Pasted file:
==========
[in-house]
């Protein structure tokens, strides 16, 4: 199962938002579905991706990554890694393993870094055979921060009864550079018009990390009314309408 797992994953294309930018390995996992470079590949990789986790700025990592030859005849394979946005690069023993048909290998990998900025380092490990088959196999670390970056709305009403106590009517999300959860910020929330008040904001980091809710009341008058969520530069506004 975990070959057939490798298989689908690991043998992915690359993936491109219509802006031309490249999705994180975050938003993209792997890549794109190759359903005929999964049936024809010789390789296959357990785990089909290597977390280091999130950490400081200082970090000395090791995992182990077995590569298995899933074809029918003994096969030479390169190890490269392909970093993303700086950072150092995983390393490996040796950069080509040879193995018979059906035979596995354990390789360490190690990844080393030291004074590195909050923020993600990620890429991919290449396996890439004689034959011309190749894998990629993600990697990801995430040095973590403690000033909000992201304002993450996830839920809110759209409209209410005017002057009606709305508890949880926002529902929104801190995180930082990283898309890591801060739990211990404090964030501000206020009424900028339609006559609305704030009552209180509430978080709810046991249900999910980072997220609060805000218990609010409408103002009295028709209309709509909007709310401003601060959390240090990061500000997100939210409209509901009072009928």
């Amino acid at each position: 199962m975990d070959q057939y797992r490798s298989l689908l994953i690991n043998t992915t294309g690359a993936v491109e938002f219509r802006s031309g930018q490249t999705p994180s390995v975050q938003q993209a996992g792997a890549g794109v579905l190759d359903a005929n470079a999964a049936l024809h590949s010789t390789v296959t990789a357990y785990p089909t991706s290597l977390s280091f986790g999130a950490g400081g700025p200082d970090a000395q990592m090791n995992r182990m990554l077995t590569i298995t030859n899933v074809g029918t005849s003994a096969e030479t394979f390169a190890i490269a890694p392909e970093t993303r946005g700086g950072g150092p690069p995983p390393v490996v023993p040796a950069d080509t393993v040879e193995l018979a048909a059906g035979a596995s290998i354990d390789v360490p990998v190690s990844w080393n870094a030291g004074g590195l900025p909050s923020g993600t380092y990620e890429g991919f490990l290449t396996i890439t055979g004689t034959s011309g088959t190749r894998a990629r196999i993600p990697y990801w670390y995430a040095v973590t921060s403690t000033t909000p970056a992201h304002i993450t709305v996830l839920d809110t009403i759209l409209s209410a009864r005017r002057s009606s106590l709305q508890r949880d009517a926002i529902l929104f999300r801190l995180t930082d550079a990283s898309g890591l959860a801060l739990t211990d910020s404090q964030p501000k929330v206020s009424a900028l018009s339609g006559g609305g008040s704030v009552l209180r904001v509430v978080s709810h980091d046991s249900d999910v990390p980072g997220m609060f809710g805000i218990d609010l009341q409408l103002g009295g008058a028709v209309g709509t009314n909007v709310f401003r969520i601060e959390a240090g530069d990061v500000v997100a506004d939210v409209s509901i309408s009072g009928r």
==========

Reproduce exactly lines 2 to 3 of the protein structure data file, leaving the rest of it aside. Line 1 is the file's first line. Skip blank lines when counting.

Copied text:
């Protein structure tokens, strides 16, 4: 199962938002579905991706990554890694393993870094055979921060009864550079018009990390009314309408 797992994953294309930018390995996992470079590949990789986790700025990592030859005849394979946005690069023993048909290998990998900025380092490990088959196999670390970056709305009403106590009517999300959860910020929330008040904001980091809710009341008058969520530069506004 975990070959057939490798298989689908690991043998992915690359993936491109219509802006031309490249999705994180975050938003993209792997890549794109190759359903005929999964049936024809010789390789296959357990785990089909290597977390280091999130950490400081200082970090000395090791995992182990077995590569298995899933074809029918003994096969030479390169190890490269392909970093993303700086950072150092995983390393490996040796950069080509040879193995018979059906035979596995354990390789360490190690990844080393030291004074590195909050923020993600990620890429991919290449396996890439004689034959011309190749894998990629993600990697990801995430040095973590403690000033909000992201304002993450996830839920809110759209409209209410005017002057009606709305508890949880926002529902929104801190995180930082990283898309890591801060739990211990404090964030501000206020009424900028339609006559609305704030009552209180509430978080709810046991249900999910980072997220609060805000218990609010409408103002009295028709209309709509909007709310401003601060959390240090990061500000997100939210409209509901009072009928």
């Amino acid at each position: 199962m975990d070959q057939y797992r490798s298989l689908l994953i690991n043998t992915t294309g690359a993936v491109e938002f219509r802006s031309g930018q490249t999705p994180s390995v975050q938003q993209a996992g792997a890549g794109v579905l190759d359903a005929n470079a999964a049936l024809h590949s010789t390789v296959t990789a357990y785990p089909t991706s290597l977390s280091f986790g999130a950490g400081g700025p200082d970090a000395q990592m090791n995992r182990m990554l077995t590569i298995t030859n899933v074809g029918t005849s003994a096969e030479t394979f390169a190890i490269a890694p392909e970093t993303r946005g700086g950072g150092p690069p995983p390393v490996v023993p040796a950069d080509t393993v040879e193995l018979a048909a059906g035979a596995s290998i354990d390789v360490p990998v190690s990844w080393n870094a030291g004074g590195l900025p909050s923020g993600t380092y990620e890429g991919f490990l290449t396996i890439t055979g004689t034959s011309g088959t190749r894998a990629r196999i993600p990697y990801w670390y995430a040095v973590t921060s403690t000033t909000p970056a992201h304002i993450t709305v996830l839920d809110t009403i759209l409209s209410a009864r005017r002057s009606s106590l709305q508890r949880d009517a926002i529902l929104f999300r801190l995180t930082d550079a990283s898309g890591l959860a801060l739990t211990d910020s404090q964030p501000k929330v206020s009424a900028l018009s339609g006559g609305g008040s704030v009552l209180r904001v509430v978080s709810h980091d046991s249900d999910v990390p980072g997220m609060f809710g805000i218990d609010l009341q409408l103002g009295g008058a028709v209309g709509t009314n909007v709310f401003r969520i601060e959390a240090g530069d990061v500000v997100a506004d939210v409209s509901i309408s009072g009928r």